Editor's note: This story was originally published in April 2012.
Last April, when the surviving members of the 1971-72 Los Angeles Lakers gathered at a hotel in Manhattan Beach, Calif., for a 40th anniversary reunion, two themes emerged: the ingenuity of coach Bill Sharman, and the implausibility of any team surpassing their 33-game winning streak.
They couldn't have imagined that only one year later the Miami Heat would come closer than anyone has -- in any American pro sport. The Heat have moved past baseball's New York Giants, who won 26 straight in 1916.
The Heat didn't have to play games on three consecutive nights four separate times during their streak. They take chartered flights. They have detailed, computer-assisted scouting reports. They might have it better, but you'd have a tough time convincing the 1971-72 Lakers that any modern team actually is better than they were.
Here, once again, are the recollections of the 1971-72 Lakers during their 2012 reunion.
Pat Riley, guard-forward (6.7 points, 1.9 rebounds per game): "Four sets of back-to-back-to-backs? I've got to remember that. We took it like it was nothing. It was like doing business. It was what you did. You play the game, you go out after the game, whatever. You get up at 5 a.m., you get on the plane, you sleep a little bit on the plane. You get into the hotel and you go to bed, have lunch, go play the game. Wash your own uniform.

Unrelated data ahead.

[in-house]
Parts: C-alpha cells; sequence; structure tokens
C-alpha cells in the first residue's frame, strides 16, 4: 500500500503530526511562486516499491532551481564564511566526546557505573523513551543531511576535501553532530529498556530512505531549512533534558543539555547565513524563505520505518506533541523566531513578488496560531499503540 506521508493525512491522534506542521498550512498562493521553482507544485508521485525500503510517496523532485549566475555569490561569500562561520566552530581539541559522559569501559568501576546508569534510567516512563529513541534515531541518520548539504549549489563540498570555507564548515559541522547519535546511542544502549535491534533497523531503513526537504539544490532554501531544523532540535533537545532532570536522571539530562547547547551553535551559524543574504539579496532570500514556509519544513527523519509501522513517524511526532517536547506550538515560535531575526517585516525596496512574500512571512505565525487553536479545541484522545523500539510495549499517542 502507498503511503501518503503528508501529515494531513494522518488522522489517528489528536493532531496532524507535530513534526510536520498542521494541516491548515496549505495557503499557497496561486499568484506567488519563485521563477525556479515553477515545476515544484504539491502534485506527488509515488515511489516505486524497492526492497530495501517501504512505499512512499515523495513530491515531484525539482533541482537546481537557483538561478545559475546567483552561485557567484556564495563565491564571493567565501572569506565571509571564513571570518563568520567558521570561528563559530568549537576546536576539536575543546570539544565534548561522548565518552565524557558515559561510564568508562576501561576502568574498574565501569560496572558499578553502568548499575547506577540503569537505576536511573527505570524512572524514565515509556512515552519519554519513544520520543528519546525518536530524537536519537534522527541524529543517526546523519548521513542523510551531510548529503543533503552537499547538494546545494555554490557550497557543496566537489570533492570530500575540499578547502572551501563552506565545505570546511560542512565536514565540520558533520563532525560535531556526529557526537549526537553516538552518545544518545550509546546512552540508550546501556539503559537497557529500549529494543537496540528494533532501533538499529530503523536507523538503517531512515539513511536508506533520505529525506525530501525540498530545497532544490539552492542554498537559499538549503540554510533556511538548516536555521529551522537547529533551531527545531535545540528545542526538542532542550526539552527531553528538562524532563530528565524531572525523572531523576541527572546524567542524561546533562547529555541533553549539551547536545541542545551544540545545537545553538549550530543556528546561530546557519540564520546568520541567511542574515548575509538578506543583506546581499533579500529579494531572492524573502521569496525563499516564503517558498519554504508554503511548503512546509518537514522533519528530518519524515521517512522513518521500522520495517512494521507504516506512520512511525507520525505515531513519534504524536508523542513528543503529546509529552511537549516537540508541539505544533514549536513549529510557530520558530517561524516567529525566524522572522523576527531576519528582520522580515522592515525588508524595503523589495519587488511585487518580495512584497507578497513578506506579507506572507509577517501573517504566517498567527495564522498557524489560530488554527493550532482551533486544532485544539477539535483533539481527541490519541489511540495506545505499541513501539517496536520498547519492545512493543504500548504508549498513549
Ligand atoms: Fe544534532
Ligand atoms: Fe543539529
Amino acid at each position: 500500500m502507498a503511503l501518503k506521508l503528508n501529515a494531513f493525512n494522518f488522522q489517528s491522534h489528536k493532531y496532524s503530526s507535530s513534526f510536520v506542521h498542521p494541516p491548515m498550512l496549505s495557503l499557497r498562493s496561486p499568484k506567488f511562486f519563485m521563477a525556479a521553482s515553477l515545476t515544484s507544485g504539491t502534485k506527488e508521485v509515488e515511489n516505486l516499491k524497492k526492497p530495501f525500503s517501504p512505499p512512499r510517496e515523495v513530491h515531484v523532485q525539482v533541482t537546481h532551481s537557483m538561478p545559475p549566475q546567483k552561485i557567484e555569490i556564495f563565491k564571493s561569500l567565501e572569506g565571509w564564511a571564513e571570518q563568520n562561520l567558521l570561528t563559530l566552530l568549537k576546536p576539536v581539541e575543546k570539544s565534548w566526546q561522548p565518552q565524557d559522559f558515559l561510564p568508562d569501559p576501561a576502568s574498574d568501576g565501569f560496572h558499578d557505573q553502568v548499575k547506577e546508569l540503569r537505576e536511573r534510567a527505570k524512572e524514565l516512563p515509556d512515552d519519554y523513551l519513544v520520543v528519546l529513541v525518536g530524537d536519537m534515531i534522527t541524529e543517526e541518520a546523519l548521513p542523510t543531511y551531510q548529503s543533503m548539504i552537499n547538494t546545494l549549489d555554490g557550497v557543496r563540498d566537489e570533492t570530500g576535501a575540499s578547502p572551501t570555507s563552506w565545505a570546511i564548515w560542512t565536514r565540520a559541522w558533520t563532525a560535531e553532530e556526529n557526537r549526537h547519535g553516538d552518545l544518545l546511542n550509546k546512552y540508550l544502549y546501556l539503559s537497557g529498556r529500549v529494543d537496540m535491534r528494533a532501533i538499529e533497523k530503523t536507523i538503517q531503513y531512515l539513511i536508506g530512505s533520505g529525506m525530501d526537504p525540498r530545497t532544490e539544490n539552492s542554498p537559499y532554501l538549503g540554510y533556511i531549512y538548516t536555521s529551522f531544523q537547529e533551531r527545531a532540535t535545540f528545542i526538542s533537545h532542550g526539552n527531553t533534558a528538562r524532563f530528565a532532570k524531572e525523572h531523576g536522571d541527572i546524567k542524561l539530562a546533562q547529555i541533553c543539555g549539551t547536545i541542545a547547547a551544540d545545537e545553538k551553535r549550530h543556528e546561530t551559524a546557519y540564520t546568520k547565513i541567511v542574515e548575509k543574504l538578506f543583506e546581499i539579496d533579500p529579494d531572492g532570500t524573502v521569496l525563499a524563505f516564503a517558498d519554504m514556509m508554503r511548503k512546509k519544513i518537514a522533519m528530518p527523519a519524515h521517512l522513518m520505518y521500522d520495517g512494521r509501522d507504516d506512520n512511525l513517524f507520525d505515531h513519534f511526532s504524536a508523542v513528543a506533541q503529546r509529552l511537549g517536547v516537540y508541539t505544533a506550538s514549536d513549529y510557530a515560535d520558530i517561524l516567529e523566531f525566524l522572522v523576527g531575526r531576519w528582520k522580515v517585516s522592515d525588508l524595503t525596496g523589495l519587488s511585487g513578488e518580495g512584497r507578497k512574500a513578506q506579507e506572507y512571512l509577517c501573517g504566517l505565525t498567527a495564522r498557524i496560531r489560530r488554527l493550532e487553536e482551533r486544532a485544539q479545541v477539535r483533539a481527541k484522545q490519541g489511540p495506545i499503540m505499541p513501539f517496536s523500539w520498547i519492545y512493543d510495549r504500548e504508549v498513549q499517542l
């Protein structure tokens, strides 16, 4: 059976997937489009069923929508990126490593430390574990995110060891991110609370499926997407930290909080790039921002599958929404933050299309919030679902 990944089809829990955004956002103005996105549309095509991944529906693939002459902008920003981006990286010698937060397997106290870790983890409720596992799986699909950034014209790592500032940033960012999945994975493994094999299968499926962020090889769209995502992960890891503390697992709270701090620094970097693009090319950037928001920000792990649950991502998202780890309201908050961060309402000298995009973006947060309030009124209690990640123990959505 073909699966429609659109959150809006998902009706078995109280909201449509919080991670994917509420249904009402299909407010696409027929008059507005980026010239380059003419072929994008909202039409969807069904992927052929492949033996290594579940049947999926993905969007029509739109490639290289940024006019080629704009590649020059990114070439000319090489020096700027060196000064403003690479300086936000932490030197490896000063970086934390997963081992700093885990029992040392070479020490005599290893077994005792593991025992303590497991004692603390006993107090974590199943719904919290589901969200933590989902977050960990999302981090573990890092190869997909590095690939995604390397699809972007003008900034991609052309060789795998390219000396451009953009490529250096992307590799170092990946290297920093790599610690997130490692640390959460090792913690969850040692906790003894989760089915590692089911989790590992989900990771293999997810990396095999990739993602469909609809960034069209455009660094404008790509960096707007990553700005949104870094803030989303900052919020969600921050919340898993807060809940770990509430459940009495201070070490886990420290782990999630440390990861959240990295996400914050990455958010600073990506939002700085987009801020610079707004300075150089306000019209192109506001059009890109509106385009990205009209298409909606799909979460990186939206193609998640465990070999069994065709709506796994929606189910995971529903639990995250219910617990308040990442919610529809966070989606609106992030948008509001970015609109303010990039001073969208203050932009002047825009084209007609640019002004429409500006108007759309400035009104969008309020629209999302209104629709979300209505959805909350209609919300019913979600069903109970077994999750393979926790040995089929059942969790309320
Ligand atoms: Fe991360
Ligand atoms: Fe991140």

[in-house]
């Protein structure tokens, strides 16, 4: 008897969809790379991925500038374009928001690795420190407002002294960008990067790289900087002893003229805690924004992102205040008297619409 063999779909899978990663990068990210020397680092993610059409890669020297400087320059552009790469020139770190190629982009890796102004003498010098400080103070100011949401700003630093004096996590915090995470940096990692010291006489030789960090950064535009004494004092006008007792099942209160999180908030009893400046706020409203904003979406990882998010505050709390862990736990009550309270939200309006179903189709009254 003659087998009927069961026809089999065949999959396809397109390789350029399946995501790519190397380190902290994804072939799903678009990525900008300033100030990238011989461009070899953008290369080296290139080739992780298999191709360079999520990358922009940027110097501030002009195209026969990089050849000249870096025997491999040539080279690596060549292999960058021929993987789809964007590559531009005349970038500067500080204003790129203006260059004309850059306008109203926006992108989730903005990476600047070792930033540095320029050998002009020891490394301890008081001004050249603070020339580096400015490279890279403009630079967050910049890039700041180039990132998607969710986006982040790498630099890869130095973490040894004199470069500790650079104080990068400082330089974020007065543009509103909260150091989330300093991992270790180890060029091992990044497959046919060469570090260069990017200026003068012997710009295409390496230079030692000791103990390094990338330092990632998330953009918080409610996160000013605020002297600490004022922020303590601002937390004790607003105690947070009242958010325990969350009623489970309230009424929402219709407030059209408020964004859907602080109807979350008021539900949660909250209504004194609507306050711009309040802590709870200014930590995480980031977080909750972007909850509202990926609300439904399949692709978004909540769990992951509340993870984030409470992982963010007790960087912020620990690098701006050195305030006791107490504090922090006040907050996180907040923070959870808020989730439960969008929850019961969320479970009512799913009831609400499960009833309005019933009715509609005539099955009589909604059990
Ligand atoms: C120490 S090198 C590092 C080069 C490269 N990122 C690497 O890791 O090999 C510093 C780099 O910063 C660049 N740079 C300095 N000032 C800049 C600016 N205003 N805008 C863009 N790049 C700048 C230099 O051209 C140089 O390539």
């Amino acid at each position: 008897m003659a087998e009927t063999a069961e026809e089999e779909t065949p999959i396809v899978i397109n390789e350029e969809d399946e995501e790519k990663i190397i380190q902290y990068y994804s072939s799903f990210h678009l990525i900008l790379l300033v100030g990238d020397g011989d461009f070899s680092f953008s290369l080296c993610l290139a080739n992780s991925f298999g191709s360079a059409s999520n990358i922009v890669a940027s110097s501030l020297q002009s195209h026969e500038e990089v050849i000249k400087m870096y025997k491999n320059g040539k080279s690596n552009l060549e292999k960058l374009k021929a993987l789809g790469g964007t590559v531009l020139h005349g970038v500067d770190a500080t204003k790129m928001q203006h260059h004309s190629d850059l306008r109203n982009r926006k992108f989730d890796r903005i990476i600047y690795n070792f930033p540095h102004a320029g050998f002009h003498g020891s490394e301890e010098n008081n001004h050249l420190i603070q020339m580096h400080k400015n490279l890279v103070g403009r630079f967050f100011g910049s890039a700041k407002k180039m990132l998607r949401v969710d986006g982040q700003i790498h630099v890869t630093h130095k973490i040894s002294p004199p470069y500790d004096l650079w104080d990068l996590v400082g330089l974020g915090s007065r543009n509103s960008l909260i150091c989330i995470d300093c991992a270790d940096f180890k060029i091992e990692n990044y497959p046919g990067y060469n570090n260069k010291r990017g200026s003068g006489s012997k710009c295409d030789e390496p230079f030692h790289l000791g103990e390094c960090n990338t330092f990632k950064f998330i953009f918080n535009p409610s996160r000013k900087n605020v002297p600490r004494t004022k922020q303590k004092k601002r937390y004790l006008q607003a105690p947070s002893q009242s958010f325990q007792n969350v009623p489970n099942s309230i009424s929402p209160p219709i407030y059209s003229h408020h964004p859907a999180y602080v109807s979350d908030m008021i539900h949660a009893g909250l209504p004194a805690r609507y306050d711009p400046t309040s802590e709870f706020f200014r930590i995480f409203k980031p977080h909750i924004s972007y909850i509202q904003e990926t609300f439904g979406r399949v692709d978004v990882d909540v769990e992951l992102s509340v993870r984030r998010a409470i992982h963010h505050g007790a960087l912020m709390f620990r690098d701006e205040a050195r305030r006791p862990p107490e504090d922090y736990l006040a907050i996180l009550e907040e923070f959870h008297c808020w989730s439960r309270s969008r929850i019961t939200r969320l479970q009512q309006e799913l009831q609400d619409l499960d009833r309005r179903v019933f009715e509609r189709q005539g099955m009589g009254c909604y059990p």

"What I used to do, I'd go right into the shower. If I played, I'd go right into the shower, in uniform, I'd take it off in the shower, I'd rinse it out, wring it out real hard, put it in my bag, then go home and put it on the radiator. In the morning, it would be dry.
"Some guys never did it. Some guys played a lot of minutes, take it right off, put it in the bag. The next night, open the bag ... whoooh. I remember Walt Bellamy one time would not get next to Wilt."
Jim Cleamons, point guard (2.6 points, 1 rebound per game): "One of my duties as a rookie, [Coach] always wanted his own balls. I always had six balls. Whether we used them or not, I always had the balls. Exhibition season, I had the balls and the hydroculators. I got them to the bus. On the bus, somebody else took them. That was part of a rookie's duties."
Gail Goodrich, shooting guard (25.9 points, 4.5 assists per game): "I played in all 82 games. I was in great shape going in. I was in shape and I was ready to play. I could run all day and I never thought about it.
"The truth of the matter is, we were really just having fun. I don't think at the time we really realized what we were doing. We gained that confidence game after game after game. And I played for John Wooden, and that's the same kind of feeling he had. We were a very confident team. We probably bordered on being a little cocky.
"If you look at the 33, very few games were we even challenged. Very few games were close. We had a dominant team."